Warehouse Row Celebrates Vintage Art Of Printmaking

Tuesday, August 20, 2013
Rocky Top Flat
Rocky Top Flat

The next chapter in the Crafted by Southern Hands summer event series will bring Old Try to Warehouse Row on Friday, Aug. 30, for a reception and printmaking workshop. Attendees of this one-day event will learn more about the art form of custom printmaking and will have the opportunity to experience the craft firsthand.

The printmaking workshop will walk reception attendees through the production of a limited-edition poster designed exclusively for the event by Old Try. Old Try are two expats living north of the Mason-Dixson line whose nostalgia for the South is transferred into their artistry. Guests will enjoy local bites from Chattanooga’s famed Champy’s and Southern Burger Co., and specialty handcrafted beer from Chattanooga Brewing Company. The theme of the exhibition hung throughout Warehouse Row will feature the work of artists’ that “connect a person to home, no matter where home might be.” 

During the event, posters will be printed on-site at Warehouse Row on vintage equipment with moveable type and 100-year-old wood blocks decommissioned years ago by the UTC’s Department of Art and is currently utilized by The Open Press. As a first-of-its-kind letterpress, printmaking and book arts co-op in Chattanooga, The Open Press aims to provide access to a unique and underutilized artistic resource and build a community of fine artists and craftspeople around this equipment and knowledge. The Open Press, which launched last month with a Kickstarter fundraising campaign, has already earned a loyal following. In the first month, the online campaign raised more than $16,000 to provide access to printmaking, book arts, and letterpress classes, workshops and equipment.

“This installment of the Crafted by Southern Hands series will give guests a first-hand experience with printmaking,” said George Krauth, vice president of Jamestown. “We celebrate the re-commissioning of this historic Chattanooga press as well as the resurgence of printmaking and letterpress as an art form under the leadership of native Southerners whose works have both a nostalgic and modern appeal.”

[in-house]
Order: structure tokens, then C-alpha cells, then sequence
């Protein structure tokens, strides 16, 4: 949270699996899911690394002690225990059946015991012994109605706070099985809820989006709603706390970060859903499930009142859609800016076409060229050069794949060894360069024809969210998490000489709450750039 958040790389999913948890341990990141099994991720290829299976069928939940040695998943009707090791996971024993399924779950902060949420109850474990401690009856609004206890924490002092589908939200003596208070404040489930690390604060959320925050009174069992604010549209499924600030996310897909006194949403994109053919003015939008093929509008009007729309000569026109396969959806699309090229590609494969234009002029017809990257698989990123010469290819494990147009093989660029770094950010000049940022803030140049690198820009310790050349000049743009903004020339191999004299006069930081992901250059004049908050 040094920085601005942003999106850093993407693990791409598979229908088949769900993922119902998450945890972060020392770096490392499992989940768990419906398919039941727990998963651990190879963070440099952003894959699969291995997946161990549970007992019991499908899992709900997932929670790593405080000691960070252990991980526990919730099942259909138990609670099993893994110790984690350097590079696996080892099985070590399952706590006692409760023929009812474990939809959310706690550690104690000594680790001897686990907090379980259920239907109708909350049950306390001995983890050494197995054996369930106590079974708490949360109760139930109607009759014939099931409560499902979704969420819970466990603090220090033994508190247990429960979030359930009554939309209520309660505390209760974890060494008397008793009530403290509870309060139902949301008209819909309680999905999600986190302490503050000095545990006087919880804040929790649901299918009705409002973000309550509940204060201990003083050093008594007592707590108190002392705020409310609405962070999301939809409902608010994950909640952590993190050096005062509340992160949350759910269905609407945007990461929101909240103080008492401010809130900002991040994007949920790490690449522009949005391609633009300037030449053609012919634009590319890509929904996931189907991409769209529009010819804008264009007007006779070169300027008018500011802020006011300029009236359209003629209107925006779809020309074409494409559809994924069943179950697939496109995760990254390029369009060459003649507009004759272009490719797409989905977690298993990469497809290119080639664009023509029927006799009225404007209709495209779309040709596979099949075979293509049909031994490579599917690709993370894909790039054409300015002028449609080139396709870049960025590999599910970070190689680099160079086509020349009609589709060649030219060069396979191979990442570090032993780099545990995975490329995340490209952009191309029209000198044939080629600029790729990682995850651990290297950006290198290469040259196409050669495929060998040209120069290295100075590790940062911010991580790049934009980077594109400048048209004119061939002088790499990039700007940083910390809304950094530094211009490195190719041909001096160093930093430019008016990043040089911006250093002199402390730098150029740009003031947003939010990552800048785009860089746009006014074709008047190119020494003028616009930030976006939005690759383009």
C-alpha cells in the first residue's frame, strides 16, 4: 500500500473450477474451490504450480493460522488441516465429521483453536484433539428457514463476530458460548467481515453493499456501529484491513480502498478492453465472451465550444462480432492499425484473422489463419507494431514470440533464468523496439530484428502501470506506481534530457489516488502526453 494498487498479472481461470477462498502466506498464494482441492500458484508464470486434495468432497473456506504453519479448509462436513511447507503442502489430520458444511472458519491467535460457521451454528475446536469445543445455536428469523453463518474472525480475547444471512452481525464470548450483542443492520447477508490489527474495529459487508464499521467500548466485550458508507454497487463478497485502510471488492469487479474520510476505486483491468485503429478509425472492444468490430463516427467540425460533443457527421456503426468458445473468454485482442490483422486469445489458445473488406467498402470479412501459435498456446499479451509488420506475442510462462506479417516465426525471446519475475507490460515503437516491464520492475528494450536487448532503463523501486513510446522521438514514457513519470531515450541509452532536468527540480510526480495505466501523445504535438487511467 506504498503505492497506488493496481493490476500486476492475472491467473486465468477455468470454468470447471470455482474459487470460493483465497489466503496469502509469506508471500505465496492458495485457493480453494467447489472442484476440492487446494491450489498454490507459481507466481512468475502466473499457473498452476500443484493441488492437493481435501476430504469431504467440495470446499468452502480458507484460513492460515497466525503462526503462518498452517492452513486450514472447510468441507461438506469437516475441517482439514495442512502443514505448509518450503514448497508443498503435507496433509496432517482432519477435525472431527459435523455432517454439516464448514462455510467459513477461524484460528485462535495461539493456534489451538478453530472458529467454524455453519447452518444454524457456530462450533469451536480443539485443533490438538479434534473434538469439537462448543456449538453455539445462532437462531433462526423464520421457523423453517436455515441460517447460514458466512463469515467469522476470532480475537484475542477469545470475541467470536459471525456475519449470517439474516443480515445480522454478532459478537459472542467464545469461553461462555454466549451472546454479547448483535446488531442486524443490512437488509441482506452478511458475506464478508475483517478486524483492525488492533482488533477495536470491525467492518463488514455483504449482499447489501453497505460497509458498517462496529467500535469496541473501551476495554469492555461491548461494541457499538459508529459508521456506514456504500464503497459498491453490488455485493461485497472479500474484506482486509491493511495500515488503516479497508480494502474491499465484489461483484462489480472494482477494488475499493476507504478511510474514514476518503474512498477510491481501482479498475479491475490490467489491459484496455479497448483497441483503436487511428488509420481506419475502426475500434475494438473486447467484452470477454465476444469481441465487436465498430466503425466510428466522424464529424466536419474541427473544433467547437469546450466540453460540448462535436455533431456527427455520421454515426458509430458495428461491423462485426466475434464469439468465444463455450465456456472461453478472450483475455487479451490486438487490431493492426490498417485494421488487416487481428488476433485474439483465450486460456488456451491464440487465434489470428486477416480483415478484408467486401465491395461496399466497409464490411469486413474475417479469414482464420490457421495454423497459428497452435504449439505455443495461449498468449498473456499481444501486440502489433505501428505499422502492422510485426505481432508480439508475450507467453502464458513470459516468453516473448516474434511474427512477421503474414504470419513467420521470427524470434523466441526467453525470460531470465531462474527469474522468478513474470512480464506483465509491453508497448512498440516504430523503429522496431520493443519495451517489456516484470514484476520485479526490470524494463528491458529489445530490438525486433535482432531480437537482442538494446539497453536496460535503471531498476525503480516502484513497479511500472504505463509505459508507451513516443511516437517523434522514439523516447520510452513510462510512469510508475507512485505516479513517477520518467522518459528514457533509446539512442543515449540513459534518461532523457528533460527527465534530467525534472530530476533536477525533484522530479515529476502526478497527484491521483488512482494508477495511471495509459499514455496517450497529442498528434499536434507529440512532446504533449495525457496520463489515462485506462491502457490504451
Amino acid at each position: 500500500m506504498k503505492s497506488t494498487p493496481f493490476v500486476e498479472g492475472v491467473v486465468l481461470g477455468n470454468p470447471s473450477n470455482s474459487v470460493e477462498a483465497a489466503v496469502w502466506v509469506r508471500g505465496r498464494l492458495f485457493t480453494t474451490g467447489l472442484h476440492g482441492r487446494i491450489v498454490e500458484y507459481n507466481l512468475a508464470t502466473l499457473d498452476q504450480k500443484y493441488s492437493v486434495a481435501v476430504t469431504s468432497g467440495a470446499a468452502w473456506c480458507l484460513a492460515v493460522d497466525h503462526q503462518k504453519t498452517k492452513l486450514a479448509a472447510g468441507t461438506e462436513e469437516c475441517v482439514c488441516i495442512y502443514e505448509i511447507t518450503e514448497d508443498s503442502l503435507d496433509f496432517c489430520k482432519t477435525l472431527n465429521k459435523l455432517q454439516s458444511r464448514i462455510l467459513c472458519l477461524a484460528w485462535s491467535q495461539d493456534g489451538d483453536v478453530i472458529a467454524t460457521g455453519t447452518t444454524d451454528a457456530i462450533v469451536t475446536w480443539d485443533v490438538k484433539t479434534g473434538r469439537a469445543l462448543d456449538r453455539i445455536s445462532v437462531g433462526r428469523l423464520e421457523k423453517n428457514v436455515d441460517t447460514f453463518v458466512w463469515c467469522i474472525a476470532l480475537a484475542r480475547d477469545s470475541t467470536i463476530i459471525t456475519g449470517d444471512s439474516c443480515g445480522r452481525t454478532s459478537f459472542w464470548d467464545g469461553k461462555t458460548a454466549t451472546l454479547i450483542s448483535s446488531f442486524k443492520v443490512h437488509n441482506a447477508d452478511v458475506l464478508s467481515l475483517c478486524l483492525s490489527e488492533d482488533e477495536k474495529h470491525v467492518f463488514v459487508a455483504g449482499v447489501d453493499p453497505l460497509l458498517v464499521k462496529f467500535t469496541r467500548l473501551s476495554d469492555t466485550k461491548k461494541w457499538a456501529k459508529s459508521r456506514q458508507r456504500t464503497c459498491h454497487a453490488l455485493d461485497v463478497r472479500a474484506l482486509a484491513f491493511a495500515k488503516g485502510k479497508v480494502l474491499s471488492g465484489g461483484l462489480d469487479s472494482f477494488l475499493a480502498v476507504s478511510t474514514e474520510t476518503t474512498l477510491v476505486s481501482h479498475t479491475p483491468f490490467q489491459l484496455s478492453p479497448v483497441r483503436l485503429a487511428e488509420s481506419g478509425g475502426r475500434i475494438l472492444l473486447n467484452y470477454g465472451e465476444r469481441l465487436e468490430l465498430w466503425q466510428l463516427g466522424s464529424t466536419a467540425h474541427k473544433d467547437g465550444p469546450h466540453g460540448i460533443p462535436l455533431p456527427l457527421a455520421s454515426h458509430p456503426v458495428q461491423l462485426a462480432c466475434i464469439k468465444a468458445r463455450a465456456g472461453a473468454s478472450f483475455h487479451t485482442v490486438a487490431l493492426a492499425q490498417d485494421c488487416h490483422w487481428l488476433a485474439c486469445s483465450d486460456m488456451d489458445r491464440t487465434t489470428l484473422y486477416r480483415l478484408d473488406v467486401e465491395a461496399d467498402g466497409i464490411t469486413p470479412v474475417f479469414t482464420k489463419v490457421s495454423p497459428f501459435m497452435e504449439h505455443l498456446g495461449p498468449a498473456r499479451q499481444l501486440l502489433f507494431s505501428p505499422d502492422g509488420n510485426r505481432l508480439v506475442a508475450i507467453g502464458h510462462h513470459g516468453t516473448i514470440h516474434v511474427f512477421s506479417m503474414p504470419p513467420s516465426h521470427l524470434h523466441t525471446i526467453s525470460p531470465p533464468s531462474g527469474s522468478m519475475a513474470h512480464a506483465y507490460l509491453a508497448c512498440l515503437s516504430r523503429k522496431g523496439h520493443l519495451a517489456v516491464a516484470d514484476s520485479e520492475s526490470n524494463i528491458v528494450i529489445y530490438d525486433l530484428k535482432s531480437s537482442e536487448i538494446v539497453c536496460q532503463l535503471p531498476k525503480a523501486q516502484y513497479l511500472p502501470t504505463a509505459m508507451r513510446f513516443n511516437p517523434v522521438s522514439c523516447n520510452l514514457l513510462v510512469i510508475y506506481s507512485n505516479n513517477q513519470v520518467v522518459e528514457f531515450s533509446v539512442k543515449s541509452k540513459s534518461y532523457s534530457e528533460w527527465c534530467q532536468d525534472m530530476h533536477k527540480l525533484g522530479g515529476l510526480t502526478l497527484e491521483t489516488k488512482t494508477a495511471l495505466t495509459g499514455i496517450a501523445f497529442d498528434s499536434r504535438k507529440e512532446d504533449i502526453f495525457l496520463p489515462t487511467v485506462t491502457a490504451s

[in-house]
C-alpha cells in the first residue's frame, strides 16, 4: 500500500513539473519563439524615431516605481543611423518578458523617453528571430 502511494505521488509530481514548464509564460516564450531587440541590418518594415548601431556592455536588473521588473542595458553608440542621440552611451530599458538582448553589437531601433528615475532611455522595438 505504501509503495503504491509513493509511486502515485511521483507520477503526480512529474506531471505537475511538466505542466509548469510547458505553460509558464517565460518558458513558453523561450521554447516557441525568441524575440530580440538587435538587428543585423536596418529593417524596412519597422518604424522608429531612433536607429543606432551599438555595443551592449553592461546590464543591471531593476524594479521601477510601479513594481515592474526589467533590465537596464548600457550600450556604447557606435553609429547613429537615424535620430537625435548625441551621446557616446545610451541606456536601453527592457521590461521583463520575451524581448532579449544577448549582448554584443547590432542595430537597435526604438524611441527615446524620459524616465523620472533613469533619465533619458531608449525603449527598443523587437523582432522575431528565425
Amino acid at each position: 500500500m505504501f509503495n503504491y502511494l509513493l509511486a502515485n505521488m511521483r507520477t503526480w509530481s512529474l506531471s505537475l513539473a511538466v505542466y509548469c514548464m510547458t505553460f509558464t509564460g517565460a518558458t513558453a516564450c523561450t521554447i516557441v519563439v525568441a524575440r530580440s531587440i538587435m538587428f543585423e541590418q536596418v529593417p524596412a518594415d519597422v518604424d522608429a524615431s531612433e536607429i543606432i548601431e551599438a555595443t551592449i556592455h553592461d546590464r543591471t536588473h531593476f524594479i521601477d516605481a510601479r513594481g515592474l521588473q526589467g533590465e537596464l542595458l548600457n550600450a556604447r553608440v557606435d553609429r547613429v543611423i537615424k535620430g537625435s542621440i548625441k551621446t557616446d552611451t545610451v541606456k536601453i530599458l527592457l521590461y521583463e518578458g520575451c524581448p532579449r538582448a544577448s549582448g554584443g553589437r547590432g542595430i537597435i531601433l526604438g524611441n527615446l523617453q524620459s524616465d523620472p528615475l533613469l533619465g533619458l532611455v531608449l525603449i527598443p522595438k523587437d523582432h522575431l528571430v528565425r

The Crafted by Southern Hands event series kicked off in June with a Bradley Gordon art exhibition and Billy Reid pop-up and continued with an Alabama Chanin BBQ couture dress exhibition, trunk show and sewing workshop. Following the Old Try event, a Billy Reid pop-up store will return to Warehouse Row the weekend of Friday, Oct. 4, and Saturday, Oct. 5, to appease fans that couldn’t get enough during the first Crafted by Southern Hands event. The returning retail location on the lower level of Building North will display the latest pieces from Mr. Reid’s collection, known for "classic-style, high-quality clothing with unusual accents."

Wrapping up the series, Warehouse Row and its newest restaurant, Tupelo Honey Cafe, which opens in mid-September, will co-host a twilight screening in the Motor Court of the Southern Foodways Alliance’s latest documentary, Pride & Joy. The film chronicles the lives of dozens of individuals who dedicate their lives to growing, catching, cooking, serving, or studying the depth and breadth of Southern food culture. A small admission fee will directly benefit the work of the Southern Foodways Alliance. 

For more information about the “Crafted by Southern Hands” event series, visit craftedbysouthernhands.com.

Old Try
Old Try

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